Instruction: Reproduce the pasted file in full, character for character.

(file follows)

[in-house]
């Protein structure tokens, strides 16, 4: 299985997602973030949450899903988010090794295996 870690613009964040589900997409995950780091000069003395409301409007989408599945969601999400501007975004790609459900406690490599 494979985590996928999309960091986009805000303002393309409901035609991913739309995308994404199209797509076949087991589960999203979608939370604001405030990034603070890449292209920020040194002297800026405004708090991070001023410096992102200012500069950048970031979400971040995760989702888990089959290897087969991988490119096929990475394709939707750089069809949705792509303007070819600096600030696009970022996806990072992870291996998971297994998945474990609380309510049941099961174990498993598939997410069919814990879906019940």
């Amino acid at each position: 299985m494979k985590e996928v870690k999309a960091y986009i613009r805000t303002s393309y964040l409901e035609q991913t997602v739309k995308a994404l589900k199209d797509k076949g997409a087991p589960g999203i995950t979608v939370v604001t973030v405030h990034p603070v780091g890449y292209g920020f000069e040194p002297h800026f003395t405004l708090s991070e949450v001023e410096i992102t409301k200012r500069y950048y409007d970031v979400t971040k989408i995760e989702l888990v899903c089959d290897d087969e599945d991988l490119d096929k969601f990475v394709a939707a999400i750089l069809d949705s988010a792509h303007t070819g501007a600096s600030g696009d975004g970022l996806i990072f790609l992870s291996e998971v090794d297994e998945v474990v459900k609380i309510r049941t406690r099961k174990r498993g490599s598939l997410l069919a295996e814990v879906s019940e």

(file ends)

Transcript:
[in-house]
């Protein structure tokens, strides 16, 4: 299985997602973030949450899903988010090794295996 870690613009964040589900997409995950780091000069003395409301409007989408599945969601999400501007975004790609459900406690490599 494979985590996928999309960091986009805000303002393309409901035609991913739309995308994404199209797509076949087991589960999203979608939370604001405030990034603070890449292209920020040194002297800026405004708090991070001023410096992102200012500069950048970031979400971040995760989702888990089959290897087969991988490119096929990475394709939707750089069809949705792509303007070819600096600030696009970022996806990072992870291996998971297994998945474990609380309510049941099961174990498993598939997410069919814990879906019940």
């Amino acid at each position: 299985m494979k985590e996928v870690k999309a960091y986009i613009r805000t303002s393309y964040l409901e035609q991913t997602v739309k995308a994404l589900k199209d797509k076949g997409a087991p589960g999203i995950t979608v939370v604001t973030v405030h990034p603070v780091g890449y292209g920020f000069e040194p002297h800026f003395t405004l708090s991070e949450v001023e410096i992102t409301k200012r500069y950048y409007d970031v979400t971040k989408i995760e989702l888990v899903c089959d290897d087969e599945d991988l490119d096929k969601f990475v394709a939707a999400i750089l069809d949705s988010a792509h303007t070819g501007a600096s600030g696009d975004g970022l996806i990072f790609l992870s291996e998971v090794d297994e998945v474990v459900k609380i309510r049941t406690r099961k174990r498993g490599s598939l997410l069919a295996e814990v879906s019940e």